• 13. hand before I begin writing anything. Once I have my facts I then have information to begin my research, and come to aconclusion to support my thoughts.Program Outcome Unsatisfactory Emerging Proficient Exemplary One 1 2 (3) 4CRITICAL THINKINGCompetency 1.2 Does not seek Seeks information Seeks information from Seeks information from information from from multiple multiple sources and multiple sources and multiple sources and is sources, and describes it on the basis evaluates it on the basis ofSeek and evaluate inconsistent in its consistency, relevance, describes it on the of its consistency,scientific evidence describing information and accuracy, and produces on the basis of basis of its relevance, and accuracy a logical progression offor psychological consistency, and allocates such consistency, relevance, ideas that are relevant andclaims. and accuracy (e.g. fails relevance, and information to the coherent. to distinguish between accuracy, making problem, issue, or fact, opinion, and value some attempt to argument at hand. judgment; does not avoid bias in include connections to materials used but other contexts; does not question “norms” or struggles with being expert evidences). able to allocate information to the problem, issue, or argument at hand.COMMENTS: I have definitely improved my research skills and seeking information from multiple sources, I believe I need towork on making sure my ideas or thoughts are coherent to others, because I do not want to cause any confusion. Program Outcome Unsatisfactory Emerging Proficient Exemplary Two 1 2 3 (4) RESEARCHCompetency 2.1 Identifies the majority Explains the majority of Applies sound Applies skeptical inquiry of an empirical an empirical article’s reasoning as a basis for and sound reasoning as article’s components components, including, critical analysis of all of a basis for criticallyApply basic research the abstract, hypothesis, the components of an analyzing all of themethod, including but is only able to methodology, statistical empirical article. components of an explain a few of suchresearch design, data and other evaluative Applies the results of a empirical article. components (e.g.: the tools, and results of the research study to Extends the results of aanalysis, and abstract, hypothesis, study, but is unable to alternative research study andinterpretation to methodology, draw connections across problems/situations. applies them tobecome informed statistical and other the various elements. alternativeconsumers of research. evaluative tools, or Identifies when to problems/situations. conduct a critical analysis results of the study). of research, but analysis is Critical analysis of flawed. research is limited or missing.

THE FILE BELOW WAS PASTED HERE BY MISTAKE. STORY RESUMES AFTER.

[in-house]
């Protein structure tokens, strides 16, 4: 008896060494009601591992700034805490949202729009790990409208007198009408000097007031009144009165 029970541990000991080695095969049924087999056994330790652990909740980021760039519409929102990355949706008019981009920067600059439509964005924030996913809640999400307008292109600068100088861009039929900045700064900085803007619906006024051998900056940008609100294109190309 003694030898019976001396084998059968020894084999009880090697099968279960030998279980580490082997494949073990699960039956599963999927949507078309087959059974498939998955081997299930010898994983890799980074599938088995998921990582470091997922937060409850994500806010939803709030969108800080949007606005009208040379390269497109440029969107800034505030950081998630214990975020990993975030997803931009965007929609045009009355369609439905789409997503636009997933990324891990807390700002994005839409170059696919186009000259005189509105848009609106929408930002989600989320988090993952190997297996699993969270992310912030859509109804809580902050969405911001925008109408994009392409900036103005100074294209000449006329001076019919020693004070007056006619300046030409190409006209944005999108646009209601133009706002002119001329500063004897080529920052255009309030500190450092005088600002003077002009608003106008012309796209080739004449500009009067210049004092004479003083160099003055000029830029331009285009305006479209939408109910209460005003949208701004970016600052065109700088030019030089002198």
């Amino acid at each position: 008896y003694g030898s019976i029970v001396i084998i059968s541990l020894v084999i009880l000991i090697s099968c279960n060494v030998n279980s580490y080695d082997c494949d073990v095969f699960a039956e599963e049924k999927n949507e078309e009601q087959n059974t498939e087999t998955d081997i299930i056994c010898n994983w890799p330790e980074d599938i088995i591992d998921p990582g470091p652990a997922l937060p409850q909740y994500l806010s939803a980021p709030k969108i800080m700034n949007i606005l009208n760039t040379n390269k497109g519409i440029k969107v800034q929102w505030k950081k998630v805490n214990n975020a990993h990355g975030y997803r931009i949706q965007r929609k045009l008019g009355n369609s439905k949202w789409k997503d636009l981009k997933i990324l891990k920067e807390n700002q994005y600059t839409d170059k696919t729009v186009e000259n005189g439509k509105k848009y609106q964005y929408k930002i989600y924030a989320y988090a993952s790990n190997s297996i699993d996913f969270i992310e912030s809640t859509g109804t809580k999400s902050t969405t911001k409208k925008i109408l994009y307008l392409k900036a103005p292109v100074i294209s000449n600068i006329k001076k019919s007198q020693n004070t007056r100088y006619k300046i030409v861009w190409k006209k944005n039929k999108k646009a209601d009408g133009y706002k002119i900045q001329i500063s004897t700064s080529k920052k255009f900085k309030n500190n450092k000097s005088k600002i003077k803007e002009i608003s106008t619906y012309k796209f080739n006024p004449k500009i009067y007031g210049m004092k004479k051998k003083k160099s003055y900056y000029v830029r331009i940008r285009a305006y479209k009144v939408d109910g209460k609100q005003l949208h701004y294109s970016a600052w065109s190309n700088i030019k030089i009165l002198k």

• 14. COMMENTS: Whenever I am conducting research I usually try to find the pros and cons of the topic I am working on, andanalyze the thoughts of other researchers and compare these thoughts with my own. Also when I do research I crossreference and analyze articles that are referenced in the article I’m reading to see if there is valid points I could use tosupport my hypothesis or thoughts. Program Outcome Unsatisfactory Emerging Proficient Exemplary Two 1 2 3 (4) RESEARCHCompetency 2.2 Relies primarily on Obtains, Examines sources from a Identifies and evaluates a subjective or personal arranges, variety of sources variety of appropriateAccess and select experience, popular press classifies, pertinent to the chosen professional sources reports of psychology, and/ and/or topic when completing a pertinent to the chosenappropriate or anecdotal evidence describes project in psychology. topic, integrating reasonedinformation from a when completing a project information appraisals (limitations,variety of print and on a topic in psychology from a variety Works to integrate strengths, comparisons) ofelectronic sources of sufficient, sufficiently diversified such information into the Collects pools of resources diversified, and information retrieved via work of a project inand apply them that are not sufficient or appropriate their sources; such work is psychology.responsibly to diversified, nor organized evidence based, focused sourceswritten and oral per the requirements of pertinent to the and to-the-point.presentations. the project at hand. chosen topic when completing a project in psychology.COMMENTS: I believe that I have improved my skills of comparing and contrasting topics in reference to the field ofpsychology. I have also learned that there will be limitations and that I have to learn how to still find a solution.Program Outcome Unsatisfactory Emerging Proficient Exemplary Three 1 2 (3) 4COMMUNICATIONCompetency 3.1 Introduction is limited or Introduction is present Introduction has an Introduction catches missing entirely. but incomplete or opening, provides come the audience’sPresent Transitions between slides underdeveloped. background information, attention, provides are infrequent, illogical, or Transitions between slides and states the topic. compelling andpsychological missing entirely. are sporadic. Conclusion is Transitions between slides appropriate backgroundconcepts orally for Conclusion is limited or recognizable, but are present. Conclusion info, and clearly statesvarious purposes missing entirely. incomplete or summarizes main the topic. Thoughtfulusing technology underdeveloped. argument and has a clear transitions between Visual design of ending. slides are appropriatewhen appropriate. presentation (i.e. and help the flow of background, pictures, ideas. Conclusion leaves etc.) is lacking or Design of presentation the listener with a completely overpowers (i.e. background, pictures, Design of presentation (i.e. sense of closure and text, etc.) upstages the background, pictures, text